2. Educate people that details can safely come later.  If you have the ability to plan or model something in detail today, won’t you also have that same ability a few months from now when you actually need those details?  Of course you do.   In lean software development they recommend deferring decisions – including planning decisions,  detailed design decisions, and even requirements – until the most appropriate moment.  The observation is that by waiting you can make a better decision because you have better information at hand.  This strategy of course assumes that you’re able to overcome basic logistical problems such as having the appropriate people available at the time to help explore an issue, provide requisite information, and make the decision.   It’s far less risky, and far less expensive, in most cases to address basic logistical issues than it is to apply the process band-aid of writing detailed documentation at the beginning of a project.
  3. Promote a sense of urgency.  This is the most important thing that you can do.  Just as there is risk associated with not sufficiently thinking about your strategy for approaching a new project or product there are also risks associated with doing too much up front work.  My experience is that far too many IT professionals are complacent regarding the risks associated with the project initiation activities of the Inception phase.   The longer you put off building a consumable solution the greater the risk that you’re building the wrong thing.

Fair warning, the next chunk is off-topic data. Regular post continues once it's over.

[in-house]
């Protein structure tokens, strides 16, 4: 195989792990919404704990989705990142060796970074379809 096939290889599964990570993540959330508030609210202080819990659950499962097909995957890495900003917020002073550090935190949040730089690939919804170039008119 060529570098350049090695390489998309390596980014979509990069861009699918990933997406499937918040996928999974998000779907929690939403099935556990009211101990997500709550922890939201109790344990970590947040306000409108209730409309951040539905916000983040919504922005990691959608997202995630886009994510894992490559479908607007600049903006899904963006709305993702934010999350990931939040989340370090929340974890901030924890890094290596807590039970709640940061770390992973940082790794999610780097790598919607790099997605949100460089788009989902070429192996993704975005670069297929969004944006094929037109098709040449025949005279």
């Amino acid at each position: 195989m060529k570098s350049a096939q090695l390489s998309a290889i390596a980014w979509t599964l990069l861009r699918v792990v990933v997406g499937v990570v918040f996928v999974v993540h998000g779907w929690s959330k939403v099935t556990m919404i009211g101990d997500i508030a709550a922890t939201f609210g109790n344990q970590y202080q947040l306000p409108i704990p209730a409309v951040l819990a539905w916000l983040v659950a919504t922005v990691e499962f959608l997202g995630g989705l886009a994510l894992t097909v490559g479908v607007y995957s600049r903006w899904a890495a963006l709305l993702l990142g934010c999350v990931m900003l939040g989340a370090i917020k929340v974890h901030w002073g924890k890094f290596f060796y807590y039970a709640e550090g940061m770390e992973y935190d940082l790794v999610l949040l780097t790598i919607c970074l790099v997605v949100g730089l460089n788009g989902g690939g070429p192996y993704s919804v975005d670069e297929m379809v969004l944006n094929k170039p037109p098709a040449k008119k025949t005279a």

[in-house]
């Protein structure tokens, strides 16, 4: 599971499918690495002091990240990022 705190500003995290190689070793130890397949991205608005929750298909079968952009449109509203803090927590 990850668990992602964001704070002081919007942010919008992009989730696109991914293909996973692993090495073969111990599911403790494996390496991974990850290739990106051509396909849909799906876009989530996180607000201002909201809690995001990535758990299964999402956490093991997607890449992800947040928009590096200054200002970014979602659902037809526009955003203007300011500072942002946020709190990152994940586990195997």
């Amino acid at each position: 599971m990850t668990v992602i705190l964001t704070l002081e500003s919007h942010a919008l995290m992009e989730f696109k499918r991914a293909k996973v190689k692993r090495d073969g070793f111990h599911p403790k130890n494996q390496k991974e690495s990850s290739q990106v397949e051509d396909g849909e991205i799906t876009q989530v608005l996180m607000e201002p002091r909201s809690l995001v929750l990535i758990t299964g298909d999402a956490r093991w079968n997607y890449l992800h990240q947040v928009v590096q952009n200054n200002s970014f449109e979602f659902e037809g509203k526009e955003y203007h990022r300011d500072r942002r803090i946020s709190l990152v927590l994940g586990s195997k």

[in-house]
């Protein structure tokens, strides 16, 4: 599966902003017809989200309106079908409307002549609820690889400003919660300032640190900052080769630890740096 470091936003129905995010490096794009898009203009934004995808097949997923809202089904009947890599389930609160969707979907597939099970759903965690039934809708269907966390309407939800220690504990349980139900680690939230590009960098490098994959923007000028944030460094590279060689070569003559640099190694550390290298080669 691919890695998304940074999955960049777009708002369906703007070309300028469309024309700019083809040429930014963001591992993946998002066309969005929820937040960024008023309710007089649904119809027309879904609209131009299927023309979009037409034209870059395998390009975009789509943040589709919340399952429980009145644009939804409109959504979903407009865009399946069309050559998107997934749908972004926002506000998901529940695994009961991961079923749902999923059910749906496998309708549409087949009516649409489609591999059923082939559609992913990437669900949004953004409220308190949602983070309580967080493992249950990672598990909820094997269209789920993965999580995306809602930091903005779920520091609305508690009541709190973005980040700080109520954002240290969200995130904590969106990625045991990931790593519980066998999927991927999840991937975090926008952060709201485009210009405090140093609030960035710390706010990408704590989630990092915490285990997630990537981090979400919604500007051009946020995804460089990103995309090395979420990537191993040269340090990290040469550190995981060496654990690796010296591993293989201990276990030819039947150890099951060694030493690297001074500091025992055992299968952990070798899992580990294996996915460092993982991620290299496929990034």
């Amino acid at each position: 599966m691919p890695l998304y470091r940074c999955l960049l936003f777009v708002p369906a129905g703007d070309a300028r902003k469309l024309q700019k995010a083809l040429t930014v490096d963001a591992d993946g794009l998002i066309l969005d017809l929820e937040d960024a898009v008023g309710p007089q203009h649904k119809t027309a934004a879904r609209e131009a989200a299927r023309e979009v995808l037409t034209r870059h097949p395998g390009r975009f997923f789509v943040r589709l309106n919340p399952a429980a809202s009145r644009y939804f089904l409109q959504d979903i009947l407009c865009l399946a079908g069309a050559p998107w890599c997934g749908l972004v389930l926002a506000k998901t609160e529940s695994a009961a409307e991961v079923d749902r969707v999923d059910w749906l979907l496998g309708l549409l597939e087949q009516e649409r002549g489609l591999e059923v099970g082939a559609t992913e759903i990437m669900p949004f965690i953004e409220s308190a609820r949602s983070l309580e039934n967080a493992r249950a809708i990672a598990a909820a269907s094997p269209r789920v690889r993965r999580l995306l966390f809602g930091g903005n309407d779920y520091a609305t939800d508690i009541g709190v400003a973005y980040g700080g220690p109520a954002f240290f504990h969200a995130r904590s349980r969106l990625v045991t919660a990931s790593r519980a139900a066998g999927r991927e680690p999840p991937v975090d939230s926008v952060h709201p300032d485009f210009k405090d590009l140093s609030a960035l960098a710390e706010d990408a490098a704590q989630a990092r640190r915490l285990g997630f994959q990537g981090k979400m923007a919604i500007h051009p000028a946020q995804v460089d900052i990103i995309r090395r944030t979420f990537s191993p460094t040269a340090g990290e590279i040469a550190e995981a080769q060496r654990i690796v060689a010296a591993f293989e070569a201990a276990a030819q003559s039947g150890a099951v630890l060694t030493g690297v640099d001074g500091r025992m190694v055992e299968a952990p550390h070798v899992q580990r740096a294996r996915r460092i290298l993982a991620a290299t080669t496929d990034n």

4. Keep your modeling efforts as light as possible.  You very likely need to do some initial requirements envisioning and architecture envisioning early in the project lifecycle to help you think through what you’re doing.  But in most cases this modeling should be high level and light, not detailed and heavy.  In every project I’ve ever been involved with the team has been asked to identify what they’re going to deliver (at least giving a rough sense of the scope) and how they’re going to do it (at least providing a rough idea of the technical strategy) to secure funding for construction.  In short, they need to do a bit of up front thinking.  You will often find that you need to reign-in some of your staff who are experienced with traditional approaches to modeling and specification.  These people have a lot of value to add to your project, modeling is an important skill needed on disciplined agile teams, but they may need help keeping their approach light-weight and incremental.   The details can come later.  See the process goals Identify Scope and Identify Technical Strategy for more thoughts on this subject.
  5. Keep your planning efforts as light as possible.  Similarly you need to invest some time in high-level release planning to answer basic questions such as how long do you believe (roughly) it will take to get a release of your solution deployed and how much (roughly) this will cost.  Planning details can come throughout the Construction phase when it’s more appropriate to invest in such decisions.